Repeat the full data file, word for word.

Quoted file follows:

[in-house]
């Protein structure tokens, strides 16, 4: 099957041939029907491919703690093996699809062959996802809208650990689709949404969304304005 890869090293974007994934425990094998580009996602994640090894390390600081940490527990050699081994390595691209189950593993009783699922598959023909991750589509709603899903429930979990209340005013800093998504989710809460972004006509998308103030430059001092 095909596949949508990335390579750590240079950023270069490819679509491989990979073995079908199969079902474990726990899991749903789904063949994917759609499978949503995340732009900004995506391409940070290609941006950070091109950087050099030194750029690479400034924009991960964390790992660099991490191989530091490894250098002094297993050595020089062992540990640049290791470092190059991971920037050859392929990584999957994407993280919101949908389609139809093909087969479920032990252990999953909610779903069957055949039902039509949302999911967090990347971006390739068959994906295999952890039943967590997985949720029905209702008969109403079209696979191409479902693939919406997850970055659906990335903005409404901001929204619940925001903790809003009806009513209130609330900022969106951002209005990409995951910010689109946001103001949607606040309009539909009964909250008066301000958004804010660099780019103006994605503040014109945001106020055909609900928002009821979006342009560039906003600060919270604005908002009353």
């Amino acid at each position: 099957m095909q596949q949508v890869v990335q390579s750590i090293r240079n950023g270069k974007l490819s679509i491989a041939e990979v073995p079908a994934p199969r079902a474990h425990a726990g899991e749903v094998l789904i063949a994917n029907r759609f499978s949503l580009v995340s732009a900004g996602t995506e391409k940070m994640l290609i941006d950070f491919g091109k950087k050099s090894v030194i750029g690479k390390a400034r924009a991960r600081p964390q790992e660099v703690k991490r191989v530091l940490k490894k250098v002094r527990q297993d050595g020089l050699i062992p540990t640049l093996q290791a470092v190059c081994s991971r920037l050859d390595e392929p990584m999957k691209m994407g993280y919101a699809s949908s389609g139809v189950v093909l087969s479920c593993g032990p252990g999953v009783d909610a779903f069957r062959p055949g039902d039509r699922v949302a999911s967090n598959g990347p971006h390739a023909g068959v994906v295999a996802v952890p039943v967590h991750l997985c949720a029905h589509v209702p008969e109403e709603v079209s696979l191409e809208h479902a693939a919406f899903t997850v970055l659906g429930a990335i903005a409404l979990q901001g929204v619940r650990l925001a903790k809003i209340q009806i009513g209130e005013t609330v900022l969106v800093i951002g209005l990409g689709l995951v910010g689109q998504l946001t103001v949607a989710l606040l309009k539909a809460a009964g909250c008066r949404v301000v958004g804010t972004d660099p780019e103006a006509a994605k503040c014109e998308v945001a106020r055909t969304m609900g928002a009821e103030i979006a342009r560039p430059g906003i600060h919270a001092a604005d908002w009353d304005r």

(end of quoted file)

[in-house]
């Protein structure tokens, strides 16, 4: 099957041939029907491919703690093996699809062959996802809208650990689709949404969304304005 890869090293974007994934425990094998580009996602994640090894390390600081940490527990050699081994390595691209189950593993009783699922598959023909991750589509709603899903429930979990209340005013800093998504989710809460972004006509998308103030430059001092 095909596949949508990335390579750590240079950023270069490819679509491989990979073995079908199969079902474990726990899991749903789904063949994917759609499978949503995340732009900004995506391409940070290609941006950070091109950087050099030194750029690479400034924009991960964390790992660099991490191989530091490894250098002094297993050595020089062992540990640049290791470092190059991971920037050859392929990584999957994407993280919101949908389609139809093909087969479920032990252990999953909610779903069957055949039902039509949302999911967090990347971006390739068959994906295999952890039943967590997985949720029905209702008969109403079209696979191409479902693939919406997850970055659906990335903005409404901001929204619940925001903790809003009806009513209130609330900022969106951002209005990409995951910010689109946001103001949607606040309009539909009964909250008066301000958004804010660099780019103006994605503040014109945001106020055909609900928002009821979006342009560039906003600060919270604005908002009353």
């Amino acid at each position: 099957m095909q596949q949508v890869v990335q390579s750590i090293r240079n950023g270069k974007l490819s679509i491989a041939e990979v073995p079908a994934p199969r079902a474990h425990a726990g899991e749903v094998l789904i063949a994917n029907r759609f499978s949503l580009v995340s732009a900004g996602t995506e391409k940070m994640l290609i941006d950070f491919g091109k950087k050099s090894v030194i750029g690479k390390a400034r924009a991960r600081p964390q790992e660099v703690k991490r191989v530091l940490k490894k250098v002094r527990q297993d050595g020089l050699i062992p540990t640049l093996q290791a470092v190059c081994s991971r920037l050859d390595e392929p990584m999957k691209m994407g993280y919101a699809s949908s389609g139809v189950v093909l087969s479920c593993g032990p252990g999953v009783d909610a779903f069957r062959p055949g039902d039509r699922v949302a999911s967090n598959g990347p971006h390739a023909g068959v994906v295999a996802v952890p039943v967590h991750l997985c949720a029905h589509v209702p008969e109403e709603v079209s696979l191409e809208h479902a693939a919406f899903t997850v970055l659906g429930a990335i903005a409404l979990q901001g929204v619940r650990l925001a903790k809003i209340q009806i009513g209130e005013t609330v900022l969106v800093i951002g209005l990409g689709l995951v910010g689109q998504l946001t103001v949607a989710l606040l309009k539909a809460a009964g909250c008066r949404v301000v958004g804010t972004d660099p780019e103006a006509a994605k503040c014109e998308v945001a106020r055909t969304m609900g928002a009821e103030i979006a342009r560039p430059g906003i600060h919270a001092a604005d908002w009353d304005r």